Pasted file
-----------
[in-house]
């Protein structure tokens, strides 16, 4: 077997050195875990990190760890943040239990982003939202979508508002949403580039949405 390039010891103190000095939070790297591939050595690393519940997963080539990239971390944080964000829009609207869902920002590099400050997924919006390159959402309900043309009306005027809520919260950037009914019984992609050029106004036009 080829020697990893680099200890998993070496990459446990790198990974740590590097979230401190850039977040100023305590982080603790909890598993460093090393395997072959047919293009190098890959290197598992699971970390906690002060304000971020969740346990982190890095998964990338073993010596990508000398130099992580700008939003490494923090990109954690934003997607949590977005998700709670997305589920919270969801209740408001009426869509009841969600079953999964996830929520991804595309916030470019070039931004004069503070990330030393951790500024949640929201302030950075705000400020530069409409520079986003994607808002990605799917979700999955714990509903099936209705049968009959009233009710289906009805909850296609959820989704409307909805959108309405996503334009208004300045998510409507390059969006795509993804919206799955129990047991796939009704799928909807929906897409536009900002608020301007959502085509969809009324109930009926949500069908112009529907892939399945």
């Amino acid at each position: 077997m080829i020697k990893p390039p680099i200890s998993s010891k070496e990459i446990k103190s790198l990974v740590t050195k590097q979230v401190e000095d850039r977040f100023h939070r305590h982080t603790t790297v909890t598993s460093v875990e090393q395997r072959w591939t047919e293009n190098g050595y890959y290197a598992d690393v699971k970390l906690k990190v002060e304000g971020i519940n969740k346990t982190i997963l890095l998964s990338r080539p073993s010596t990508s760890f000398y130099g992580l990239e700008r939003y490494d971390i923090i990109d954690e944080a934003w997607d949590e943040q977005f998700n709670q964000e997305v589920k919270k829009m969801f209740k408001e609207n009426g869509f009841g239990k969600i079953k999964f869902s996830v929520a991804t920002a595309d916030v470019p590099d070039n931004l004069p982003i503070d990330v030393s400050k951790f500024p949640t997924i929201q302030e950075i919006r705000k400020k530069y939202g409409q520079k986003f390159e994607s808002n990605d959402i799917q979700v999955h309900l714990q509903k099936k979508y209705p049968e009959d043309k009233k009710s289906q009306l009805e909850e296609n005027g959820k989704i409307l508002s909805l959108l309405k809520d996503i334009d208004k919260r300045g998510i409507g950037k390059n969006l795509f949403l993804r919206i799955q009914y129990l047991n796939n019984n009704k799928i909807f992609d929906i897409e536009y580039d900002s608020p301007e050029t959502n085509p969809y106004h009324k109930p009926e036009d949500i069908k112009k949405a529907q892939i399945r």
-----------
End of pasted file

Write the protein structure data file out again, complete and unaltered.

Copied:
[in-house]
């Protein structure tokens, strides 16, 4: 077997050195875990990190760890943040239990982003939202979508508002949403580039949405 390039010891103190000095939070790297591939050595690393519940997963080539990239971390944080964000829009609207869902920002590099400050997924919006390159959402309900043309009306005027809520919260950037009914019984992609050029106004036009 080829020697990893680099200890998993070496990459446990790198990974740590590097979230401190850039977040100023305590982080603790909890598993460093090393395997072959047919293009190098890959290197598992699971970390906690002060304000971020969740346990982190890095998964990338073993010596990508000398130099992580700008939003490494923090990109954690934003997607949590977005998700709670997305589920919270969801209740408001009426869509009841969600079953999964996830929520991804595309916030470019070039931004004069503070990330030393951790500024949640929201302030950075705000400020530069409409520079986003994607808002990605799917979700999955714990509903099936209705049968009959009233009710289906009805909850296609959820989704409307909805959108309405996503334009208004300045998510409507390059969006795509993804919206799955129990047991796939009704799928909807929906897409536009900002608020301007959502085509969809009324109930009926949500069908112009529907892939399945």
């Amino acid at each position: 077997m080829i020697k990893p390039p680099i200890s998993s010891k070496e990459i446990k103190s790198l990974v740590t050195k590097q979230v401190e000095d850039r977040f100023h939070r305590h982080t603790t790297v909890t598993s460093v875990e090393q395997r072959w591939t047919e293009n190098g050595y890959y290197a598992d690393v699971k970390l906690k990190v002060e304000g971020i519940n969740k346990t982190i997963l890095l998964s990338r080539p073993s010596t990508s760890f000398y130099g992580l990239e700008r939003y490494d971390i923090i990109d954690e944080a934003w997607d949590e943040q977005f998700n709670q964000e997305v589920k919270k829009m969801f209740k408001e609207n009426g869509f009841g239990k969600i079953k999964f869902s996830v929520a991804t920002a595309d916030v470019p590099d070039n931004l004069p982003i503070d990330v030393s400050k951790f500024p949640t997924i929201q302030e950075i919006r705000k400020k530069y939202g409409q520079k986003f390159e994607s808002n990605d959402i799917q979700v999955h309900l714990q509903k099936k979508y209705p049968e009959d043309k009233k009710s289906q009306l009805e909850e296609n005027g959820k989704i409307l508002s909805l959108l309405k809520d996503i334009d208004k919260r300045g998510i409507g950037k390059n969006l795509f949403l993804r919206i799955q009914y129990l047991n796939n019984n009704k799928i909807f992609d929906i897409e536009y580039d900002s608020p301007e050029t959502n085509p969809y106004h009324k109930p009926e036009d949500i069908k112009k949405a529907q892939i399945r």